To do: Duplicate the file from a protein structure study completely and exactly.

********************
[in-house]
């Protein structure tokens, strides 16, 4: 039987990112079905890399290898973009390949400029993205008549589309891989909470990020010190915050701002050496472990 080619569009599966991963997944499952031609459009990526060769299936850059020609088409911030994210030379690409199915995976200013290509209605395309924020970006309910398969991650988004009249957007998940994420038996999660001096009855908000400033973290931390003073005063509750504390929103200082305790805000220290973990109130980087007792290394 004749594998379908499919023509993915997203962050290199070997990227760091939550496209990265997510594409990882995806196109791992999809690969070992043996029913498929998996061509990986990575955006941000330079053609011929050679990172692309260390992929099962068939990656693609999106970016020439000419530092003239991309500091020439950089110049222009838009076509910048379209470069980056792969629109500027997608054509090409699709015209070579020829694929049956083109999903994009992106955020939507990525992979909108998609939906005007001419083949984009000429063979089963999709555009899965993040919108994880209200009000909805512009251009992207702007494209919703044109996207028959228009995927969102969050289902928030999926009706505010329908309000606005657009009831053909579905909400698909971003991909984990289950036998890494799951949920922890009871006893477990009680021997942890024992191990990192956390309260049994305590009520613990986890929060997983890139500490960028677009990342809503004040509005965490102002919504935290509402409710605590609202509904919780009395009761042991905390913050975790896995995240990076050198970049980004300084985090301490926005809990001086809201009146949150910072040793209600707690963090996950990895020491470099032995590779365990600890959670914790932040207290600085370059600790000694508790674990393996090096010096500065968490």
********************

[in-house]
């Protein structure tokens, strides 16, 4: 039987990112079905890399290898973009390949400029993205008549589309891989909470990020010190915050701002050496472990 080619569009599966991963997944499952031609459009990526060769299936850059020609088409911030994210030379690409199915995976200013290509209605395309924020970006309910398969991650988004009249957007998940994420038996999660001096009855908000400033973290931390003073005063509750504390929103200082305790805000220290973990109130980087007792290394 004749594998379908499919023509993915997203962050290199070997990227760091939550496209990265997510594409990882995806196109791992999809690969070992043996029913498929998996061509990986990575955006941000330079053609011929050679990172692309260390992929099962068939990656693609999106970016020439000419530092003239991309500091020439950089110049222009838009076509910048379209470069980056792969629109500027997608054509090409699709015209070579020829694929049956083109999903994009992106955020939507990525992979909108998609939906005007001419083949984009000429063979089963999709555009899965993040919108994880209200009000909805512009251009992207702007494209919703044109996207028959228009995927969102969050289902928030999926009706505010329908309000606005657009009831053909579905909400698909971003991909984990289950036998890494799951949920922890009871006893477990009680021997942890024992191990990192956390309260049994305590009520613990986890929060997983890139500490960028677009990342809503004040509005965490102002919504935290509402409710605590609202509904919780009395009761042991905390913050975790896995995240990076050198970049980004300084985090301490926005809990001086809201009146949150910072040793209600707690963090996950990895020491470099032995590779365990600890959670914790932040207290600085370059600790000694508790674990393996090096010096500065968490």